The Gloucester Guildhall is an old stomping ground of mine as I grew up in a suburb of the city and used to frequent this venue often. I’m quite familiar with the great live rig and PA system as I was lucky enough to play a few gigs with some not so lucky band names when I was much younger… So it’s familiar territory as I enter the main live room and greet Emre, the band’s tour manager, who takes me downstairs to the dressing room to meet Gustav Wood – vocalist in Young Guns.
It’s late November and winter’s sting and chill is in the air. However the dressing room is warm and well lit with Just Gustav perched in the corner. The soundcheck is under way but it would seem Gus has stolen an opportunity while all are busy for some quiet time, though he seems pretty alert and even a little anxious. The buzz of the band and tour no doubt…
He is very welcoming and accommodating and has no reservations about sitting down for a chat so we get underway.
Oh and did I mention it’s Movember? The band are all doing their part to raise awareness for prostate cancer by growing almost identical neat moustaches. Gus says they all look ridiculous. I must say I kind of agree with him…
As we get into it, Gus apologies for the mess of the dressing room – littered with their luggage and personal affects…
“We have literally just come off our European tour which was great of course because it’s always what you wanted to be doing, but it’s not ’til you start that you realise it’s full on – we have been on the road and out of the country for a while so it’s lovely to be back.”
From that we started to talk about this current UK tour and highlights that Gus is looking forward to.
“Diplomatically and truthfully we are excited to be doing this tour of the UK – Gloucester is one of the smaller venues but it’s still massive for us. However I’m really excited to be doing the Electric Ballroom in London which has just sold out. I was born and raised in London and saw my first gig there which was Therapy?. To make this transition from watching to playing in a place I know so well means a lot. Even better perhaps than Reading, Leeds and Bon Jovi!”
Speaking of Bon Jovi – “How was it”? I asked.
“Bon Jovi? – It was great because, like, Bon Jovi are beyond that level of just being a band! It was a great experience but a little surreal though. Looking out into that sea of people that you can’t even make out properly – It felt like I wasn’t even there or it wasn’t even me?!”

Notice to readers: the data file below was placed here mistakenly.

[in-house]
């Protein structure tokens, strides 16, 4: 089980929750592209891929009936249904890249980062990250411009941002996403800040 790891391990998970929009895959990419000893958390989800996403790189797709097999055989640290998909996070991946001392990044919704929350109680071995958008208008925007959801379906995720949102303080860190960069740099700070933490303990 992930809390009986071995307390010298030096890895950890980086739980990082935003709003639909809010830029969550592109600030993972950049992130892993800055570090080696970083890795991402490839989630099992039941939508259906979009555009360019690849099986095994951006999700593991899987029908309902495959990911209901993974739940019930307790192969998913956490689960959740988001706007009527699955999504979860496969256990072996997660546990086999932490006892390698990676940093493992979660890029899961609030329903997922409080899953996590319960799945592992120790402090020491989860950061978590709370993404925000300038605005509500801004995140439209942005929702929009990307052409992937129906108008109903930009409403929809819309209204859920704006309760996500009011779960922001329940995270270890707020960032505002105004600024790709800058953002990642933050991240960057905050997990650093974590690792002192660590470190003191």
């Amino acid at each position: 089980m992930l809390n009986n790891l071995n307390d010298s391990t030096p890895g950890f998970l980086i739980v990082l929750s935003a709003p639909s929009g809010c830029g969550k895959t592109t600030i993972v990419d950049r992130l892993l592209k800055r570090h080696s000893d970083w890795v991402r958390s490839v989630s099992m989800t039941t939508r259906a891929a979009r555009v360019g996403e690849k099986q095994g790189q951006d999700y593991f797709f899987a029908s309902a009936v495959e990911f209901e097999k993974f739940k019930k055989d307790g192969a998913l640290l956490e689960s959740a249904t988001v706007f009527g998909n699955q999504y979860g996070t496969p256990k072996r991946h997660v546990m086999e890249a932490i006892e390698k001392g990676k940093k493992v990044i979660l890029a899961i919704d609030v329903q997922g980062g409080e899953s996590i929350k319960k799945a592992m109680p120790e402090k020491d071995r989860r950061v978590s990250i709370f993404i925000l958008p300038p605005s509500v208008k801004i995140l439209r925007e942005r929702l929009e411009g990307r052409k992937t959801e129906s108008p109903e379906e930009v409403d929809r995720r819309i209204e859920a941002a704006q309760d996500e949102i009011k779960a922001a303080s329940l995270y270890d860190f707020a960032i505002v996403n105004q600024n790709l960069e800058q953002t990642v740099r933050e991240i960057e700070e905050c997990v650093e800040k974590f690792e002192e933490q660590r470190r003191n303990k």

Young Guns’ debut album “All Our Kings Are Dead” is the band’s second release since their 2009 ‘Mirrors’ EP, and has seen immediate success peaking in the UK album charts at #43, and #3 in both the UK Rock and Indie charts. No doubt the catalyst for the music industry spotlighting them as the one to watch and has put them on some great headliners around the country.
However what I am learning about Young Guns and Gustav’s is their careful and calculated approach to the industry which culminated in them in deciding to release this album under their own label “Live Forever”.
“We wanted to keep control,” Gus elaborates. “We had been playing for nearly a decade together (albeit a few line-up changes) but the group as it exists now really started in early 2008 when Simon (Mitchell, Bass) joined and we wrote Daughter Of The Sea for the first EP. We played this record to a friend who helped to get a management team and booking agent together. At this time we were doing well making our own way, selling merch and making money. We got to a point where we had a fully functioning group of people working with us that were our age and passionate about music and we thought, “We don’t need a record deal, just distribution.”
“So we signed a distribution deal and ourselves to Live Forever, and took control of our career. From day one we knew what we wanted and the direction to take. We want to take things at our own pace – we don’t need lots of money and would prefer to not have too many people involved as it could all go tits up! We are self-sufficient and I think our ethos enamours people.. We find people are keen to get involved because they respect us and they understand we are, at least, trying to do things our own way.”
What’s your favourite track on the album?